Demand for oil will grow sharply in the next few years as the global economy recovers from the pandemic, OPEC said on Tuesday, adding that the world needs to keep investing in oil production to avert a crunch even as the energy transition is under way, APA reports citing Reuters.
The view from the Organization of the Petroleum Exporting Countries contrasts with others such as an International Energy Agency report, which in May said investors should not fund new oil projects if the world wants to reach net zero emissions.
Oil use will rise by 1.7 million barrels per day in 2023 to 101.6 million bpd, OPEC said its 2021 World Oil Outlook, adding to robust growth already predicted for 2021 and 2022 , and pushing demand back above the pre-pandemic 2019 rate.
"Energy and oil demand have picked up significantly in 2021 after the massive drop in 2020," OPEC Secretary General Mohammad Barkindo wrote in the foreword to the report. "Continued expansion is forecast for the longer term."
With oil demand recovering, OPEC and its allies such as Russia - a grouping known as OPEC+ - are unwinding record oil supply cuts made last year. But there are signs some OPEC+ producers are unable to pump more due in part to a lack of investment, and that has boosted prices.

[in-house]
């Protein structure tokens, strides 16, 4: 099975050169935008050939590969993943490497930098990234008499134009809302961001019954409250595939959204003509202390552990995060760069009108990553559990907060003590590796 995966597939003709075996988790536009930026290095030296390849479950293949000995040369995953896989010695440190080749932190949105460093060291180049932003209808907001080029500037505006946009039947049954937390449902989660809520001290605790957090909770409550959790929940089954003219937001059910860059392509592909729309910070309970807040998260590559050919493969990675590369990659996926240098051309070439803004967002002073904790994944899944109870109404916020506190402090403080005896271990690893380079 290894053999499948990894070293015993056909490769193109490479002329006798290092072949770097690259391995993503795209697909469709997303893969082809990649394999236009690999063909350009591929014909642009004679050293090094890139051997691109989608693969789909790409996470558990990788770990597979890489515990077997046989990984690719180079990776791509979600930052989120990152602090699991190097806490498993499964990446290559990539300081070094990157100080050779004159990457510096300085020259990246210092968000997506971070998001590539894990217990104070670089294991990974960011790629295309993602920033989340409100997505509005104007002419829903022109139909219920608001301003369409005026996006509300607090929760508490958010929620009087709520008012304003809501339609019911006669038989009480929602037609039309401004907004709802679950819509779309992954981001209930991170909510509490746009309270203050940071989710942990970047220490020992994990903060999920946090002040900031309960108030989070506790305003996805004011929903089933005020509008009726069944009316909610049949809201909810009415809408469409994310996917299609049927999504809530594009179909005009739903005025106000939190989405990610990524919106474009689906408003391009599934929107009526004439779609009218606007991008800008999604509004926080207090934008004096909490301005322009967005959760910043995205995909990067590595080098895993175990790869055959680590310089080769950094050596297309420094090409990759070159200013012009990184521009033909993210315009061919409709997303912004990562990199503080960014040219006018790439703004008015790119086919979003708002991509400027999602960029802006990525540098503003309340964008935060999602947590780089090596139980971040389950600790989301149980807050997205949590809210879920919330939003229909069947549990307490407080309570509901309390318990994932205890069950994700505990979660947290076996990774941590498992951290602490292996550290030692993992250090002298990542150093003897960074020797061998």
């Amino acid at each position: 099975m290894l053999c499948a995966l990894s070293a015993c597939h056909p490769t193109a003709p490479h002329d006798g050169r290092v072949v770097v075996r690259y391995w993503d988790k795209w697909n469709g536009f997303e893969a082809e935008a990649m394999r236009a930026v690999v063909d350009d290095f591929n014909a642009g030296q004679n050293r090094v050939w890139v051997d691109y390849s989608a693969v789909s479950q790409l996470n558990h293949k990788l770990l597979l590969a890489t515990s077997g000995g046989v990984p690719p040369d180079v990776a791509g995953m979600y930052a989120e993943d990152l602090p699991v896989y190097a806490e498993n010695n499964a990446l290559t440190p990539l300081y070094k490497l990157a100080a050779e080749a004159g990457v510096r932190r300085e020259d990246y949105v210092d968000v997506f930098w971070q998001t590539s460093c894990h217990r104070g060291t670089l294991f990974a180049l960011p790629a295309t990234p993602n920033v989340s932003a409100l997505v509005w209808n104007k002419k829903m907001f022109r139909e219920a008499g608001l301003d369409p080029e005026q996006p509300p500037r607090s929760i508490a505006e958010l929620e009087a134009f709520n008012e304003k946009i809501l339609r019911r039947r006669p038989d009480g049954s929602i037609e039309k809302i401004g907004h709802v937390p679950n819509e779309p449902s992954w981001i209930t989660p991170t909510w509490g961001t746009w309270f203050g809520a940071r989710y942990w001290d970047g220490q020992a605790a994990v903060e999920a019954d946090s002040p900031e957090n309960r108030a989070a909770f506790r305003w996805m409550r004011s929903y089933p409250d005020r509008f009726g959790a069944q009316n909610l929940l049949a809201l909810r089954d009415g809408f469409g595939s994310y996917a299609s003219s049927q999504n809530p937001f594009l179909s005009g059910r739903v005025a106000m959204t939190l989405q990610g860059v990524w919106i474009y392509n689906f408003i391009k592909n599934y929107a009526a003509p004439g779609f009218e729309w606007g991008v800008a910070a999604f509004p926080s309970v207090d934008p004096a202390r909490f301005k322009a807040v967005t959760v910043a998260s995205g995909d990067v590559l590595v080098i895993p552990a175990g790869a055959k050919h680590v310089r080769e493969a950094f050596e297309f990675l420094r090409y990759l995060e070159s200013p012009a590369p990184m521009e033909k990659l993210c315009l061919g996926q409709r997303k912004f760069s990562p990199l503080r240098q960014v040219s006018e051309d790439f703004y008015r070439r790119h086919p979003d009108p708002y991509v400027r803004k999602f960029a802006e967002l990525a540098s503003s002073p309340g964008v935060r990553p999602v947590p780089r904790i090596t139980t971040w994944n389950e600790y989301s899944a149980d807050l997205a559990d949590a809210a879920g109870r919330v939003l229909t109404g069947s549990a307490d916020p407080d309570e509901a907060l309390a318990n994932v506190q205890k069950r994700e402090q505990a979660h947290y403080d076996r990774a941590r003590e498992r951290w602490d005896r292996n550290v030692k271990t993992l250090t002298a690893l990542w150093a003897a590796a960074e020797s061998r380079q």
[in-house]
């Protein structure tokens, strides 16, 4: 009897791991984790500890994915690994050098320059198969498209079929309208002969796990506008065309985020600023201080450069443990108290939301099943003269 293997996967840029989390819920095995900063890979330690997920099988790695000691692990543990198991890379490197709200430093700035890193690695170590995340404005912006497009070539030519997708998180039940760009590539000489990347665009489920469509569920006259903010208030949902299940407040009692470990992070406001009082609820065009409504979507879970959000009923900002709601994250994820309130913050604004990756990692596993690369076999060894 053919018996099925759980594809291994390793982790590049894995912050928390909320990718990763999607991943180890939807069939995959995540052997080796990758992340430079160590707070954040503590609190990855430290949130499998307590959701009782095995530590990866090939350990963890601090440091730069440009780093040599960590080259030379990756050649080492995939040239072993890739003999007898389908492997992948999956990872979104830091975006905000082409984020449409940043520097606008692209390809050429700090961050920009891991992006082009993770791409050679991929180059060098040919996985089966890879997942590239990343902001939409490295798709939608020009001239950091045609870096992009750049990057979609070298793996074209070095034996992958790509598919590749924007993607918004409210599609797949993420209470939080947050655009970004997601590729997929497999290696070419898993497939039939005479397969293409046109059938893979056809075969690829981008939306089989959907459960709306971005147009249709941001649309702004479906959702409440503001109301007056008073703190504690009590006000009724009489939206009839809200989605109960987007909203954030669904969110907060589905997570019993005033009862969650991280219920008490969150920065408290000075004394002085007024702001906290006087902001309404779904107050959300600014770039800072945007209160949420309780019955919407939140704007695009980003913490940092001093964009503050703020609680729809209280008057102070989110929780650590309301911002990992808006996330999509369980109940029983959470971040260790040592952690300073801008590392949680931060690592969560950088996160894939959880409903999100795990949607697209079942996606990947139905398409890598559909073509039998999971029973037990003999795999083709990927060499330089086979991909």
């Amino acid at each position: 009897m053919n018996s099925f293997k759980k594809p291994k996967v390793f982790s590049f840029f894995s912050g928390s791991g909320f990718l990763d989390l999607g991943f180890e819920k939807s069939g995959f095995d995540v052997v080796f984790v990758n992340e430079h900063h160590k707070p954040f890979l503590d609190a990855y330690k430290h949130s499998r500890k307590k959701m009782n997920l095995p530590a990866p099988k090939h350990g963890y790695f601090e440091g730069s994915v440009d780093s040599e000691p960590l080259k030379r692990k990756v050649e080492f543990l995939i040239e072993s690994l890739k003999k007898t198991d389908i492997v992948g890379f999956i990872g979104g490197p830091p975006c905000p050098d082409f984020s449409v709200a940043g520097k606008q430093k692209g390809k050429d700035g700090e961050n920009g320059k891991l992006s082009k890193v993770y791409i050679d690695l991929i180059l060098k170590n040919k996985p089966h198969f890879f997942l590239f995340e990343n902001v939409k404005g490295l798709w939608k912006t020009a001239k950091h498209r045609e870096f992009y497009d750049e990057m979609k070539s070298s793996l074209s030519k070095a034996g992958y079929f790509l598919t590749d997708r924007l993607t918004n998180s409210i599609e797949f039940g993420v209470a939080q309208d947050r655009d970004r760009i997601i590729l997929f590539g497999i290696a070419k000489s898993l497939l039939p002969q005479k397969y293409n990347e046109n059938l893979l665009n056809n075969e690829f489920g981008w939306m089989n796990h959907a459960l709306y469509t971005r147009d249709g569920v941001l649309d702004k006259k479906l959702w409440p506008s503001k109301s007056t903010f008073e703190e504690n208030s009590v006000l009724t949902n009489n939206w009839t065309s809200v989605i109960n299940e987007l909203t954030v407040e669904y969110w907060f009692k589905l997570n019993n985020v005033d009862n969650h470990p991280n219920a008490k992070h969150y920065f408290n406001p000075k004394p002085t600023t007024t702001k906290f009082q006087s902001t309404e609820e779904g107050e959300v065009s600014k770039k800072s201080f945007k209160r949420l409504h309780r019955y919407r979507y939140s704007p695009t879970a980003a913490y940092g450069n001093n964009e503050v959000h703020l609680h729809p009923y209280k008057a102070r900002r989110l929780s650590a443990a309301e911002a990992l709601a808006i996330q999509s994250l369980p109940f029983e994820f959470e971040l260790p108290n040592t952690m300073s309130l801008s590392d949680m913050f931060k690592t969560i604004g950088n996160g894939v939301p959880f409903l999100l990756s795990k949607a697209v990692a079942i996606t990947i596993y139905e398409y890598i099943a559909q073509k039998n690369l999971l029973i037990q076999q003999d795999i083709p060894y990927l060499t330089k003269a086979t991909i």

OPEC also lowered its estimates for longer-term oil demand in the report, citing changes to consumer behaviour brought by the pandemic and competition from electric cars. Global demand is expected to plateau after 2035, it said.
Last year's report said world oil demand would exceed 2019's rate in 2022, not 2023. Now, world oil demand is expected to reach 106.6 million bpd in 2030, down 600,000 bpd from last year's figure.
Assuming a faster take-up of existing technology, the Accelerated Policy and Technology Scenario, demand could be falling by the 2030s, according to an OPEC chart showing a more pronounced demand drop-off than a similar chart last year.